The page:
Health-related Quality of Life for Adults Participating in Outpatient Substance Abuse Treatment

Columbia University, New York, New York, United States
American Journal on Addictions (Impact Factor: 1.74). 05/2003; 12(3):198-210. DOI: 10.1111/j.1521-0391.2003.tb00648.x
Source: PubMed


Interest exists in assessing health-related quality of life as one aspect of treatment effectiveness with substance abuse clients. The SF-36 Health Survey is a self-report measure assessing subjective health status along physical and mental health dimensions. Subjects were 252 adults in an outpatient, randomized clinical trial for substance abuse treatment. Subjects reported significantly more impairments in functioning when compared to U.S. population norms, but differences disappeared after three months of treatment. There was little support that quality of life functioning was significantly related to substance use during treatment. Results highlight the importance of using the SF-36 to facilitate treatment planning.

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Available from: Thomas Morgan, Jun 24, 2015
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    • "These findings suggest that anxiety disorders have a negative impact on QOL in a number of areas. Several studies have compared QOL in subjects with substance use disorders to general population norms for QOL (Daeppen et al., 1998; Morgan et al., 2004; Smith and Larson, 2003). Alcohol dependent patients reported poorer QOL, especially in psychological and role dimensions (Daeppen et al., 1998), social functioning, and in limitations in physical and emotional roles (Morgan et al., 2004). "
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    ABSTRACT: Little is known about the relative impact of different mental disorders on adult quality of life (QOL). This study estimated associations between several mental disorders and QOL in a representative American community sample. The QOL instrument was administered to 640 adult participants in the Children in the Community Study, a population-based longitudinal study. DSM-Axis I and Axis II mental disorder diagnoses were assessed by psychiatric interview. Poorer QOL was strongly associated with having a mood disorder, especially major depression disorder (MDD) (effect size, ES = -0.57, p < 0.01), whereas poorer quality social relationships were associated with having dysthymia and bipolar disorders (ES = -0.92, p < 0.01; ES = -0.80, p < 0.05, respectively). Most anxiety disorders were not independently related to QOL with the exception of post traumatic stress disorder (PTSD), which was significantly related to poorer physical health (ES = -0.78, p < 0.01) and psychological well-being (ES = -0.73, p < 0.01) and to less overall QOL (ES = -0.57, p < 0.01). MDD and PTSD are independently related to impaired QOL and dysthymia and bipolar disorder negatively influence social relationships.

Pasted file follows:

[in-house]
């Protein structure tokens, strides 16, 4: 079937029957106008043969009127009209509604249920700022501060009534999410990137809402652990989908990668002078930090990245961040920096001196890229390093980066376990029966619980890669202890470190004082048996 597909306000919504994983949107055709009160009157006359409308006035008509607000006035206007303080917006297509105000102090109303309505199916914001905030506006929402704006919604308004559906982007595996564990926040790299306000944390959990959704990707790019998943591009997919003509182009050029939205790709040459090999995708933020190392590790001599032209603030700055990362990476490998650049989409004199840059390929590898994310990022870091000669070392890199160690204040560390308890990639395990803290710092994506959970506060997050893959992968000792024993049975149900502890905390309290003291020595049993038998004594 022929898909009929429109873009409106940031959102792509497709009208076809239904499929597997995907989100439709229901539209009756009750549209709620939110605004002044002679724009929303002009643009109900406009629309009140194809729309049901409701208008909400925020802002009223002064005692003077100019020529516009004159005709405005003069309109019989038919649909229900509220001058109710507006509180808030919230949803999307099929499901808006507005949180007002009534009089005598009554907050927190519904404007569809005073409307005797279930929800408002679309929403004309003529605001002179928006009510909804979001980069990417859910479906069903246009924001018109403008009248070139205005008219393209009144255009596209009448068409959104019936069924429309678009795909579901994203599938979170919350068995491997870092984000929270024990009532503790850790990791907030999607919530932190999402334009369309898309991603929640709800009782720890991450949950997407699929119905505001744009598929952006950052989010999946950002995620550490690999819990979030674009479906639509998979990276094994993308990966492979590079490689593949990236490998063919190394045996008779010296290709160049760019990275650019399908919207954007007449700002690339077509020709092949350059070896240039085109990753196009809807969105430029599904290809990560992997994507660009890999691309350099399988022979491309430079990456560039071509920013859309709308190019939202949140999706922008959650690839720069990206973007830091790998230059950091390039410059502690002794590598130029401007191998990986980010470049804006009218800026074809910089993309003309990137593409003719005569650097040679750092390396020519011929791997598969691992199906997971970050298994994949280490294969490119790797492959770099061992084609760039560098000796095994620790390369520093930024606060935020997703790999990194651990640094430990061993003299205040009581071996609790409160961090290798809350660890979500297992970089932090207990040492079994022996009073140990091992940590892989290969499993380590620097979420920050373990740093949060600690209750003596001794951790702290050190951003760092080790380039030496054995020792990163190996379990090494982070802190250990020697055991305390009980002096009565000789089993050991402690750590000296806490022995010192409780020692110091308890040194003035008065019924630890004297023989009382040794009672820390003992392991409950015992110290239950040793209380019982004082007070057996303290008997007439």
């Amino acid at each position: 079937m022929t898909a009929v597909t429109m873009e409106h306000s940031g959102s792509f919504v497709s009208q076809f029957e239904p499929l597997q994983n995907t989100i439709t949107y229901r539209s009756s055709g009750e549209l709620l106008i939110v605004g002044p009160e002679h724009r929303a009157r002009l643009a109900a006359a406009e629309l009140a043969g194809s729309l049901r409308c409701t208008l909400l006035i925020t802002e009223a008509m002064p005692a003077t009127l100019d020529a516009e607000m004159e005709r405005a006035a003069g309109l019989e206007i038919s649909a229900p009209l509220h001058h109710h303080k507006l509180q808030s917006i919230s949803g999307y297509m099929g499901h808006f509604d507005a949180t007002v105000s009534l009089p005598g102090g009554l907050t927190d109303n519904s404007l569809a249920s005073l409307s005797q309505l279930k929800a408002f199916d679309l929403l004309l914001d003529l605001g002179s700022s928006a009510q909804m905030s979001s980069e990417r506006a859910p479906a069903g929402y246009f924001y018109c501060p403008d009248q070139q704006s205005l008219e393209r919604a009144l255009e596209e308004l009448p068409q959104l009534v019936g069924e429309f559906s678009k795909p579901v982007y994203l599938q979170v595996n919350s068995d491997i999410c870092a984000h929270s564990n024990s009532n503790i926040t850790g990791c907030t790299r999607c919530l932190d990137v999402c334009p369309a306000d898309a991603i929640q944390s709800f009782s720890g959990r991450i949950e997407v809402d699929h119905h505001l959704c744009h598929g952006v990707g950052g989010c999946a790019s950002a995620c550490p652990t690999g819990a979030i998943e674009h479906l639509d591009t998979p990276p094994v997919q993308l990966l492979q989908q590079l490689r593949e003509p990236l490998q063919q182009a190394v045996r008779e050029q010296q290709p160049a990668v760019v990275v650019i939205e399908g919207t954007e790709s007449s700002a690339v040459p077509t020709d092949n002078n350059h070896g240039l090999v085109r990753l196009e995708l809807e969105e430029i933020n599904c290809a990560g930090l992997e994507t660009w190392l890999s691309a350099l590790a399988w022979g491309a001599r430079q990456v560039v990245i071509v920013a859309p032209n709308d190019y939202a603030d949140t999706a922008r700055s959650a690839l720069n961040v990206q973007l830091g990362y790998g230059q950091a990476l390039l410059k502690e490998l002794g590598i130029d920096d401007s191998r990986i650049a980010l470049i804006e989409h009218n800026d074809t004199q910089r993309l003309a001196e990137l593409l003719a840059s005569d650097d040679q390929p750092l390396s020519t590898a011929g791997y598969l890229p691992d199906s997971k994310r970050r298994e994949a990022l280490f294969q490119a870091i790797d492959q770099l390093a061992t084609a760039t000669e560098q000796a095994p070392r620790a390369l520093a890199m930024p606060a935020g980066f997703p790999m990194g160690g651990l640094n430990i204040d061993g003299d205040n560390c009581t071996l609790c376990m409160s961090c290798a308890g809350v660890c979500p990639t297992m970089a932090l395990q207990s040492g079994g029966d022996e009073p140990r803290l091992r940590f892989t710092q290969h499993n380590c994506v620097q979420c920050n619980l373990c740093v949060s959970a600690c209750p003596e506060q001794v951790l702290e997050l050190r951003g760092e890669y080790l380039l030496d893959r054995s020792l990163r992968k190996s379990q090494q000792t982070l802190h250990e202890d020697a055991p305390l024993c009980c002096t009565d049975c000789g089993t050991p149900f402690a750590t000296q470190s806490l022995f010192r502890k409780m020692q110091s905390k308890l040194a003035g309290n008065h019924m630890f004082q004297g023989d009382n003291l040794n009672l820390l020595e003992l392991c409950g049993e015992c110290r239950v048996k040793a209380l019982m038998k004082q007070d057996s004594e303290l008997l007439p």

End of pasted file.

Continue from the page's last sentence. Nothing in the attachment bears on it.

Preview · Article · Jun 2011 · Journal of Affective Disorders